What Adidas teaches us about leadership in brands
Brands are all about emotions. Yes – emotions first, logic second. The loyal supporters – fans, consumers or followers – are emotionally engaged with the brand story and will willingly give of their preference and pockets to their cherished brands.
But what happens when the brand does something the consumers don’t like – as has been the case of the All Black Jersey and their Corporate Supporter – Adidas.
All Blacks are part of the Kiwi cultural DNA and therefore our core identity. And fans have been hugely upset by the fact that the All Blacks rugby jersey cost almost twice as much in NZ when much cheaper jerseys can be purchased off shore. And then to add salt to the wound, NZ got removed from some of the sites so Kiwi fans couldn’t even do this!
When fans start to feel taken for granted, “ripped off”, forgotten or disadvantaged in some way, then brand integrity is at stake big time and brand reputation comes under challenge.
With the Rugby World Cup just a few weeks away – it‘s a real shame that a time when Adidas could have harnessed all the energy, positivity and good will of the people of New Zealand, they have gotten themselves so much on the wrong side of the pitch.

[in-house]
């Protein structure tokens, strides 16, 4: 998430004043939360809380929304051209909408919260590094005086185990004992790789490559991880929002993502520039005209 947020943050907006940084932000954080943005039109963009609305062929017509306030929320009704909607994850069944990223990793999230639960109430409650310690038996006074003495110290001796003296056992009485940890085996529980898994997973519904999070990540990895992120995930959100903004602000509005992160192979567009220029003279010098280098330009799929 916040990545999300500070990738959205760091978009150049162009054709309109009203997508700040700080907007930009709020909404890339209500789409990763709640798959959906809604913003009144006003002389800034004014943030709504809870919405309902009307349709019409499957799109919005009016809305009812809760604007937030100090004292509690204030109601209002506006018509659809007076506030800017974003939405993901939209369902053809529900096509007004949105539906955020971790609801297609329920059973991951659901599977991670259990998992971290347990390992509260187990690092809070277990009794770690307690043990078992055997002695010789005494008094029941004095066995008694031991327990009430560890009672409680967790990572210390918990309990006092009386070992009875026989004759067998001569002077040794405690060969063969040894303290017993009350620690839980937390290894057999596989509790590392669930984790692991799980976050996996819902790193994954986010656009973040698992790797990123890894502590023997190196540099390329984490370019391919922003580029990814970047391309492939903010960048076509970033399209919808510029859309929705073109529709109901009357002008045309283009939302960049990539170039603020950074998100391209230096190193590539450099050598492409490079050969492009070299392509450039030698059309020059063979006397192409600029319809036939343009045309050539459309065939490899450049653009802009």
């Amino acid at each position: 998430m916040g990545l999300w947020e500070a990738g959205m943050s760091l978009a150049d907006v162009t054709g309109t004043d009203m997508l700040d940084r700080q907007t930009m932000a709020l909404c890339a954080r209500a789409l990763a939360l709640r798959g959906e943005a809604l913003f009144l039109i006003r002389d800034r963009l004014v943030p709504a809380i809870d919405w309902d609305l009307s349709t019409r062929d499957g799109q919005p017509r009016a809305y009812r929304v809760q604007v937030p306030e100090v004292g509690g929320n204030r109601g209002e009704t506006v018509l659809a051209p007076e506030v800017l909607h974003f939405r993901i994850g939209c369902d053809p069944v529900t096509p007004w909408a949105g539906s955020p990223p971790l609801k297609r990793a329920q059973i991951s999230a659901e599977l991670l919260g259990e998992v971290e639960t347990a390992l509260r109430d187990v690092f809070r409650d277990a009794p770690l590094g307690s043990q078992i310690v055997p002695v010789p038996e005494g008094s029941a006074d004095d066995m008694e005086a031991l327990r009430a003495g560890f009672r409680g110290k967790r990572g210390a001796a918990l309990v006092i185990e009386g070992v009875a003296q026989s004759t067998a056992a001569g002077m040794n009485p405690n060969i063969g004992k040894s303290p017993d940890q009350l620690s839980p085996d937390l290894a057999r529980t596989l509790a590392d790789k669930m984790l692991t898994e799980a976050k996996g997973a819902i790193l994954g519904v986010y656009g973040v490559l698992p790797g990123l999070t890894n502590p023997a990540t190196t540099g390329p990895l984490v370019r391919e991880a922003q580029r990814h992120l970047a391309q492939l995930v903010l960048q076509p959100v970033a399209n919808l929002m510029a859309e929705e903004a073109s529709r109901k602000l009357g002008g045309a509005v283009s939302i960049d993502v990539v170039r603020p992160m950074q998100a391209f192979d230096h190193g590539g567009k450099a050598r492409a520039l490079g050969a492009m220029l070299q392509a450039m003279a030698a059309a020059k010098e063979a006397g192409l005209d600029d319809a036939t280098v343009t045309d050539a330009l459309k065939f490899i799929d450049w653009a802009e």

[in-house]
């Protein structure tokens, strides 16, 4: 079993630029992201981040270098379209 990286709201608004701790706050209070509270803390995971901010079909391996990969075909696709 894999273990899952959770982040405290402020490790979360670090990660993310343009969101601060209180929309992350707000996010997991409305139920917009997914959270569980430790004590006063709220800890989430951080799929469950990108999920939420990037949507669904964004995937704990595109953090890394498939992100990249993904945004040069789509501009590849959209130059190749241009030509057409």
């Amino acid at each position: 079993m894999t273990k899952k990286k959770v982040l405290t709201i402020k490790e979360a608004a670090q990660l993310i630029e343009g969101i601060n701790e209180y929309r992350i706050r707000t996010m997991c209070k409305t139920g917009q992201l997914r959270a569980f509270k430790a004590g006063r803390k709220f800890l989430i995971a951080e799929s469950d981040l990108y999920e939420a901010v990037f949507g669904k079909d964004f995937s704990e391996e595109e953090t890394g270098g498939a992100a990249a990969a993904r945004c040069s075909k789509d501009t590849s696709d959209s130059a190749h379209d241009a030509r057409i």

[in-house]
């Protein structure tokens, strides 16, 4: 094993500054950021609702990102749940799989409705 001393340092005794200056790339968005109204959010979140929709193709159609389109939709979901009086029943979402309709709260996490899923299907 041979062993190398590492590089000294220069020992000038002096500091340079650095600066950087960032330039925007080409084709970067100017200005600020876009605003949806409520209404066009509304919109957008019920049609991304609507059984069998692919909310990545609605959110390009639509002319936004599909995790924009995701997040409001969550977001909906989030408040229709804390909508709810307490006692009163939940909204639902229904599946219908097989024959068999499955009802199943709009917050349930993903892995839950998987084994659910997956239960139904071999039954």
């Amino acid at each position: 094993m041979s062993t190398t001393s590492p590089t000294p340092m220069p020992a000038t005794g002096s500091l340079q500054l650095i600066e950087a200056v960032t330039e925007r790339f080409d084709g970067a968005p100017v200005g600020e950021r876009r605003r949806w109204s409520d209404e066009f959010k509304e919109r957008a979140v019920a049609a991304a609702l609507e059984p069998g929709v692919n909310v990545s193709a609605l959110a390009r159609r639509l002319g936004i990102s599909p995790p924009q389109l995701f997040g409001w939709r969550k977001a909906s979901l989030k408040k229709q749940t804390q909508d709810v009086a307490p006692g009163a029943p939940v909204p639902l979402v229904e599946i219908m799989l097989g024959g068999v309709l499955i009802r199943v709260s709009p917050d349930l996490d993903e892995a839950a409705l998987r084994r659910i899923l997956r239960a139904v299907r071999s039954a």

But it still isn’t too late – ultimately brands are driven by people and as human beings we do “stuff up” from time to time. The point is how quickly we are able to put things right.
The situation can still be recovered and turned around from being a permanent blight for Adidas or a bad aftertaste for the fans. It can also be saved then from the embarrassing history annuls of how not to do PR including alienating your fans and consumer base at such a crtical time.
The Adidas executives need to address the critical missing piece they seem to have consciously or unconsciously been blindsided by.These are the skills and competencies of emotional intelligence (EQ or EI).
You see no matter how logical, rational and cost effective – plausible or implausible – their arguments are, they are still operating at the level of the head. For fans on the other hand, this has become an emotional issue. Adidas executives need to draw on Einstein’s wisdom here – “The significant problems we face cannot be solved at the same level of thinking we were at when we created them.”
So dear Adidas executives, listen up. Firstly, it’s never too late to say sorry, change your strategy and say okay – we stuffed up this time BUT here is what we are going to do to put it right with the fans. Simply fronting up on TV to argue your entrenched case is not going to do it.
On the other hand, putting it right for the Kiwi fans and showing some nobility of heart and spirit will see you right. Yes – you may lose some money as will some of the retailers but what you will gain will far outweigh this in the annuls of time. And Kiwis – you will find are forgiving and generous of heart and spirit when they have been heard and the right action has been honoured.
Jasbindar Singh is a leadership coach and an EQ /SQ specialist – www.sqconsulting.co.nz. You can also find her article on this topic in Management magazine ( March, 2011) which also has other fantastic coverage on leadership.
Photo source: Natasha Martin, Timaru Herald (thumbnail only)